Technical Content Writer
On the manufacturing floor, even the smallest moving parts can cause intermittent disruption and performance degradation if they break. These unplanned events can not only cause catastrophic financial loss for manufacturers, but the parties they serve. What’s worse, the cause of these disruptions are hard to locate without allocating a significant amount of resources on machine inspections.
However, the Internet of Things (IoT) is giving manufacturers the power to monitor even the smallest moving aspects of their production. Small, inexpensive computing hardware (like IoT prototyping kits and development boards) can monitor and transmit data instantly on the state of any machine wirelessly. For companies looking to improve efficiencies, reduce costs, or fully-optimize their production, IoT is a surefire way to go.
How manufacturers can implement embedded hardware into their operations isn’t always clear though. For this article, we’re going to clear that up by explaining how Service Thread, an American manufacturer of commercial thread and yarn, used IoT hardware to monitor and maintain 3,000 spindles across 115,000ft of floor space.
Service Thread’s main goal was to gain better insights on the effectiveness of their spindle machines. In the past, they relied on in-person inspections. However, there are a couple of issues they had with this system:
While Service Thread’s machines already had some capabilities to monitor and track spindle performance with onboard computers, they could not record the status of each individual spindle in a centralized location. They wanted an IoT device that could track all this data easily.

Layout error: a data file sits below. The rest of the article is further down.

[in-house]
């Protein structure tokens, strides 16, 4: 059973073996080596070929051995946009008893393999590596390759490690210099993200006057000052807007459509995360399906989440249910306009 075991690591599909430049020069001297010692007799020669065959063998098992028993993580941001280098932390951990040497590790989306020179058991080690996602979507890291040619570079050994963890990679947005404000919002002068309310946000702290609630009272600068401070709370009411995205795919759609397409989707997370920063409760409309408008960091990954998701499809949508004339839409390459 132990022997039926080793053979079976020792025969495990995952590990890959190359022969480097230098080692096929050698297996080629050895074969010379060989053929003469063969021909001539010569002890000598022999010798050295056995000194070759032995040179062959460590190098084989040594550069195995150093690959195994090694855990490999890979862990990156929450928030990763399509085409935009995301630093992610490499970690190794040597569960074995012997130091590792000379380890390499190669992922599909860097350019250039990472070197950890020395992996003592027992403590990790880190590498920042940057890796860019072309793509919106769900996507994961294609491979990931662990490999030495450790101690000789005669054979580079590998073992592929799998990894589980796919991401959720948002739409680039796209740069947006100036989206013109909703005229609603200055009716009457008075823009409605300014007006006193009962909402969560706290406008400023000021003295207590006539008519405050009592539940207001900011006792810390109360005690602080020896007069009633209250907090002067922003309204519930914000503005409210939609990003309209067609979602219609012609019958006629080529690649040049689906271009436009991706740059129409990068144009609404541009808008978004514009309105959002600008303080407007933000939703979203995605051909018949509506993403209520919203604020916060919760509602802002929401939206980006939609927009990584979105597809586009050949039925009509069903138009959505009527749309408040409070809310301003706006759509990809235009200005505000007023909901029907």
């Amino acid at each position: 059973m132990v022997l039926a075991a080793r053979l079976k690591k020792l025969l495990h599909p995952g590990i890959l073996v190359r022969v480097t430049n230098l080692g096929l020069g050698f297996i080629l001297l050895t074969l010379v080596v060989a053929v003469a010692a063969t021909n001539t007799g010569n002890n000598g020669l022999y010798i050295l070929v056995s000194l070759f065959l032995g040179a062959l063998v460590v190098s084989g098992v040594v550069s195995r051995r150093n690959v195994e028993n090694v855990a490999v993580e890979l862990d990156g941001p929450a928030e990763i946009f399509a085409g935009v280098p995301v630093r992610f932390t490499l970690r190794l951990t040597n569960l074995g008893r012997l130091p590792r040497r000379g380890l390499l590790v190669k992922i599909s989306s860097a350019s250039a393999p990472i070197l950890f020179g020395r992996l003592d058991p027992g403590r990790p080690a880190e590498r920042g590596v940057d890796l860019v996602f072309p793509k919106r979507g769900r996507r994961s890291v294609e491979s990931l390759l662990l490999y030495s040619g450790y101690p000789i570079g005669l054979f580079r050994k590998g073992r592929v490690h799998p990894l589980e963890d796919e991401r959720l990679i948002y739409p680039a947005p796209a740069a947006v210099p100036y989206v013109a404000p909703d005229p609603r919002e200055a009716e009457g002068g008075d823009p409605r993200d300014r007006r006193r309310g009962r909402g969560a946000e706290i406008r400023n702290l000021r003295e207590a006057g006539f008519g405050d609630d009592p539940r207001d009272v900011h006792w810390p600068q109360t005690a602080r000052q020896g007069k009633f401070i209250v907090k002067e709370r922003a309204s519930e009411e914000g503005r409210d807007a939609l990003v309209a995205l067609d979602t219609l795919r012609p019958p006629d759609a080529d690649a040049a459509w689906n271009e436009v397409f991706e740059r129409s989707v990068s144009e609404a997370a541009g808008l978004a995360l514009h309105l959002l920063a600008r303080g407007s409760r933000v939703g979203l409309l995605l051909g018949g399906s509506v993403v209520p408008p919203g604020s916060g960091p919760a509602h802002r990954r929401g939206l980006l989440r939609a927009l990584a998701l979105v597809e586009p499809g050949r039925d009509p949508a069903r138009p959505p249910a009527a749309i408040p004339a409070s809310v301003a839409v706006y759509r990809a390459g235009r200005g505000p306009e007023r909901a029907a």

For this IoT device, they had some goals they set out to accomplish:
Dan Thyer, the CEO of Logical Advantage, and his team used a Photon (a Wi-Fi connected microcontroller) so the device could connect to the internet and communicate with other human-centered interfaces. With the Photon, their spindle-monitoring device can communicate the state of the spindles (like if they’re moving or not) to the cloud. The Photon is also capable of sending and receiving OTA firmware updates, which gives them the ability to send code updates to the device even after it’s deployed. This is critical because they can easily update and maintain their devices, all while remaining cost effective.
Ever since Service Thread implemented IoT hardware and cloud services into their daily manufacturing services, they have been reaping the benefits:
With IoT, Service Thread was able to improve their operations and gain insights on the smallest moving parts of their machines. Current manufacturers must decide if their current systems give them enough insight into their daily operations, or if investing in IoT solutions is a more efficient and effective way of monitoring their daily operations.
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